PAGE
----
donderdag 20 november 2014


S.Gsell concludes this issue as follows:
‘As for North Africa properly so-called, it enjoyed a climate if not like, at least very analogous to, the present climate. Drought was usual in the summer, and sometimes lasted during the whole year. The rains were irregular and often torrential; there were in general much less abundant in the interior of the country than in the neighbourhood of the Atlantic and of the Mediterranean – that is from the Strait of Gibraltar to Cape Bon. It is possible that this country may have been a little moister than today; in lack of proof one may invoke certain indications which are not without value. But, to put it briefly, if the climate of Barbary has changed since the Roman period, it is only to a very slight extent.’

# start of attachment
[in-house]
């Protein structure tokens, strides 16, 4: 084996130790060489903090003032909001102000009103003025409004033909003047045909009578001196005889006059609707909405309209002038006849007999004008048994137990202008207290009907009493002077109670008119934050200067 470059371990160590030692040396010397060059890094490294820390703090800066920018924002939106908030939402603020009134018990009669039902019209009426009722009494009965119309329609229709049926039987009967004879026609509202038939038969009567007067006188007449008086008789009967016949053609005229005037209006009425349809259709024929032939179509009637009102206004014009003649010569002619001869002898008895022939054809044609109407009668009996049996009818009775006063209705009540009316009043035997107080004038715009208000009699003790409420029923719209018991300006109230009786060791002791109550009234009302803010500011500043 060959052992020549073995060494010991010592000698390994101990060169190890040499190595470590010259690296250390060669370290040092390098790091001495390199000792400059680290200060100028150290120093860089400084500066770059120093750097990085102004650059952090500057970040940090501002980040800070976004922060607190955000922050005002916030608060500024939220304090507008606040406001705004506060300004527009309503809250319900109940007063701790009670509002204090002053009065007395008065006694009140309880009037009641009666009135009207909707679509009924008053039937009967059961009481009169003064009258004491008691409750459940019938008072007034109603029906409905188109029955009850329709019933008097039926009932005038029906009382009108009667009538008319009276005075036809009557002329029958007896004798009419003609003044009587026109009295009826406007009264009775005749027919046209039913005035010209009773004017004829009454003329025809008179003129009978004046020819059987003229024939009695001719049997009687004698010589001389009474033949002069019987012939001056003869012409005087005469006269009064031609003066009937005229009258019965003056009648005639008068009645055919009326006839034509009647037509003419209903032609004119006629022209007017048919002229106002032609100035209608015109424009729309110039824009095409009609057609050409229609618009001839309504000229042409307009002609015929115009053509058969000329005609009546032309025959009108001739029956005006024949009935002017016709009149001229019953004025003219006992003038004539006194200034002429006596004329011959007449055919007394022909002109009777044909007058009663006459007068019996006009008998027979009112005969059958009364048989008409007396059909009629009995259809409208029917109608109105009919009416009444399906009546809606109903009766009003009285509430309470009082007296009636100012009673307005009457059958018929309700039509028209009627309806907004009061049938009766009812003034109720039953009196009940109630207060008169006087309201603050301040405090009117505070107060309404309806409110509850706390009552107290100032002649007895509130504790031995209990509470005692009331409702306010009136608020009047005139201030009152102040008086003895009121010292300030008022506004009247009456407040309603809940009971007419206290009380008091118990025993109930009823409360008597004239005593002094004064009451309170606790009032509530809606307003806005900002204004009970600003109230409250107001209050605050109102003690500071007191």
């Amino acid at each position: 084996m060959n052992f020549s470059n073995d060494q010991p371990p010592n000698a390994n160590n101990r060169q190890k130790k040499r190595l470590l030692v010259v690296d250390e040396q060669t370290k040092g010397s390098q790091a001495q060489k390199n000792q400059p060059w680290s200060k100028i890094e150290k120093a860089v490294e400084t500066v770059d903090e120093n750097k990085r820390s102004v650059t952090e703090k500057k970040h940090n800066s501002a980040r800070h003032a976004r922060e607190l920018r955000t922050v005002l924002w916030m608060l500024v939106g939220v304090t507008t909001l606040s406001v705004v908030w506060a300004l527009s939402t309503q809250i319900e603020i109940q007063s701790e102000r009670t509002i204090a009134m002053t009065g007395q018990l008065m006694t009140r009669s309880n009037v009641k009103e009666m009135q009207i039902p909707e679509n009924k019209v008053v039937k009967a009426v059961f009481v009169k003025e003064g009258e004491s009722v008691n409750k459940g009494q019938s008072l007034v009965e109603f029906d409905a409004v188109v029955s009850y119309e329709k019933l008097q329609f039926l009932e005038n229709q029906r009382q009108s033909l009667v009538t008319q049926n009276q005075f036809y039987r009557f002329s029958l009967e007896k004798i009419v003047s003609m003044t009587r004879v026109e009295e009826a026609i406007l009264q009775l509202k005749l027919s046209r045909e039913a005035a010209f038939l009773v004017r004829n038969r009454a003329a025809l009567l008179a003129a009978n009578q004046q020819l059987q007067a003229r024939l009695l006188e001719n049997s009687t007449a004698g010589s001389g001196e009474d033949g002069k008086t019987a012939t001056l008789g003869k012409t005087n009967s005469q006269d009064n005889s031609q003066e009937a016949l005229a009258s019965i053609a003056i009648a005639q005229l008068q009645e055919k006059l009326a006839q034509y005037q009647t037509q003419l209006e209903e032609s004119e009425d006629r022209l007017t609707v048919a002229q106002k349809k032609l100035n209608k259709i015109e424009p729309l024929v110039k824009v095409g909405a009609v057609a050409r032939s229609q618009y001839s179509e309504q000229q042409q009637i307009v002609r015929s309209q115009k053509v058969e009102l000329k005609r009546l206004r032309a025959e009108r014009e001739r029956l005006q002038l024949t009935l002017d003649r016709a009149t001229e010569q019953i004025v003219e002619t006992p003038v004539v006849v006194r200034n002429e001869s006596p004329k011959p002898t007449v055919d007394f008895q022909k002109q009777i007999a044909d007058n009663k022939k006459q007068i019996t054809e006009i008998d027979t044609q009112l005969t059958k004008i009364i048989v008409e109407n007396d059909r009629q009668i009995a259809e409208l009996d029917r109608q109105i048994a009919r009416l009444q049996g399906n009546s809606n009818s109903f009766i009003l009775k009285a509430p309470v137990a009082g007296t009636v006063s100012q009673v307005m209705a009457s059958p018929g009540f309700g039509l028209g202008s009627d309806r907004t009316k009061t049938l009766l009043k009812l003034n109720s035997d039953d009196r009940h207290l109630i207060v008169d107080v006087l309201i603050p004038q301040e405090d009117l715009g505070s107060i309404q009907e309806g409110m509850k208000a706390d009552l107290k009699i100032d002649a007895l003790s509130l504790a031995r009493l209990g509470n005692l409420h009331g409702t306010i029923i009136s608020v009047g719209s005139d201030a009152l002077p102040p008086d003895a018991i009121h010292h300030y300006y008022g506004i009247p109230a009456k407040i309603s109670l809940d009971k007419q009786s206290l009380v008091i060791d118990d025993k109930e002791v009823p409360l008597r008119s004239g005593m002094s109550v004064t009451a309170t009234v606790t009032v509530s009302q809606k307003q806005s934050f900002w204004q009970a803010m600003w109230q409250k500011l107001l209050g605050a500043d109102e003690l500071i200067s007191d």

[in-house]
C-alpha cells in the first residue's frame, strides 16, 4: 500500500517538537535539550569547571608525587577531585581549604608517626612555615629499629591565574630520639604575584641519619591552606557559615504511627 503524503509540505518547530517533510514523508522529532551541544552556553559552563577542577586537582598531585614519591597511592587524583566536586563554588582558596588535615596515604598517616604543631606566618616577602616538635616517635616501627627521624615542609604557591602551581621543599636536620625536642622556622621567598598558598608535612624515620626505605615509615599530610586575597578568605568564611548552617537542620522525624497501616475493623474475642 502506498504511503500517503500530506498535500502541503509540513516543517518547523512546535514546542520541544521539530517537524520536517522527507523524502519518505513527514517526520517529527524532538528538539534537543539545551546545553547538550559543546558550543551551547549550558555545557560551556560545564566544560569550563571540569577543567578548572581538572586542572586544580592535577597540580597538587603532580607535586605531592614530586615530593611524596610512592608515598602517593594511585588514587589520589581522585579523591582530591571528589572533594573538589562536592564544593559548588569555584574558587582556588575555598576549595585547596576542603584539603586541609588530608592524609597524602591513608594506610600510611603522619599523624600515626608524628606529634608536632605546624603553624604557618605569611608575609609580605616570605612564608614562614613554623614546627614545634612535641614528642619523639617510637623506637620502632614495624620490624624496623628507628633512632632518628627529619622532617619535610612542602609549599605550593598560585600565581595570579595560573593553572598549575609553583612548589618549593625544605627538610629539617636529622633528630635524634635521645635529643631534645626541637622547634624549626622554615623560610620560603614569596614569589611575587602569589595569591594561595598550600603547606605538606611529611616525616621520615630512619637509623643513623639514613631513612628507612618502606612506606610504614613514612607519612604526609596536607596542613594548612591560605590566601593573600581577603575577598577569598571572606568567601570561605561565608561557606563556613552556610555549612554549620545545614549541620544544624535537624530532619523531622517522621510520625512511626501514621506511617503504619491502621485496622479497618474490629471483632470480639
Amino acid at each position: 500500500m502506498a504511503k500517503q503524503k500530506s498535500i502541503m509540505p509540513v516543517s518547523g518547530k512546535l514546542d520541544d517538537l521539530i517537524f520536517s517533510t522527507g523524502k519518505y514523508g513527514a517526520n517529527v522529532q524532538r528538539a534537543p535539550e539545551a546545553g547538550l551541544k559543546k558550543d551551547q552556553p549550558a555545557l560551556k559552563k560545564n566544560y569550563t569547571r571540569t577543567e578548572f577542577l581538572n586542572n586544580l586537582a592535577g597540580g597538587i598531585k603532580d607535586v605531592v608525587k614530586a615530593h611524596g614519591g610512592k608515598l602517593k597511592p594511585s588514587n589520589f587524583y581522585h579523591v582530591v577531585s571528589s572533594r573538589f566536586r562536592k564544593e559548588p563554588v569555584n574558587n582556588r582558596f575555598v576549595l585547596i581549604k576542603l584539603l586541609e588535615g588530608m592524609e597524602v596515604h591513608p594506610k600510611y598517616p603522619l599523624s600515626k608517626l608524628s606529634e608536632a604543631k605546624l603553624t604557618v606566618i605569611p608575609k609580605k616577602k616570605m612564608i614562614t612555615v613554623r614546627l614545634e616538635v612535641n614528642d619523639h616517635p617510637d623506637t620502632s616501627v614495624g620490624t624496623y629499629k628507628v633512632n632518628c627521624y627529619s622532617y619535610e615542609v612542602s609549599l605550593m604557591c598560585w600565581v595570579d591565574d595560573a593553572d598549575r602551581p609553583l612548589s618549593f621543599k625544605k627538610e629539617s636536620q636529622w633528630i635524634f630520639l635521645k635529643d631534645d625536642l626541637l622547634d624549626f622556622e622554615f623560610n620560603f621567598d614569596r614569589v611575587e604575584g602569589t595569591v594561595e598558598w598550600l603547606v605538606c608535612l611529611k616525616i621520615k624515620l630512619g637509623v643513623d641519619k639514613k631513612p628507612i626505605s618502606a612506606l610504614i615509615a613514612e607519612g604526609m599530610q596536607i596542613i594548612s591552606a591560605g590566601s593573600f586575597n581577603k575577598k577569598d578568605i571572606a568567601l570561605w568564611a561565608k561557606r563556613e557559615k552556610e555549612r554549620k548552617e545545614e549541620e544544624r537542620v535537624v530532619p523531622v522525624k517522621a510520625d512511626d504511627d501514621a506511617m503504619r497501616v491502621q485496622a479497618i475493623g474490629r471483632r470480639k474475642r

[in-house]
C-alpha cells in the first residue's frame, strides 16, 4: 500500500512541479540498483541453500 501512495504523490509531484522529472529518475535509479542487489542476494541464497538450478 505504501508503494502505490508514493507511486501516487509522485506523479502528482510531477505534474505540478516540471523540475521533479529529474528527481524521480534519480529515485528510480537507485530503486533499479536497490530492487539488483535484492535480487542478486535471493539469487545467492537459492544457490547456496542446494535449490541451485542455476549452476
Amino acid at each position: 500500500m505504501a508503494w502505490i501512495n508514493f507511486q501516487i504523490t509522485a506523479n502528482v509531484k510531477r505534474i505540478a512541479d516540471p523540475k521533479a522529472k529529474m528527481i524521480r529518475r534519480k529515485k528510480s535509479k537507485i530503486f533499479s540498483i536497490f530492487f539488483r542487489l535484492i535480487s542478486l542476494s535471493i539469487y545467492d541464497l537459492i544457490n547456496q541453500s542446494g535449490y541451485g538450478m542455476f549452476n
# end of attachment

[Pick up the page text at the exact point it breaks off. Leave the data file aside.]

[S.Gsell, Histoire ancienne de l’Afrique du Nord, Paris 1913 in a translation by Mater Dennis III].

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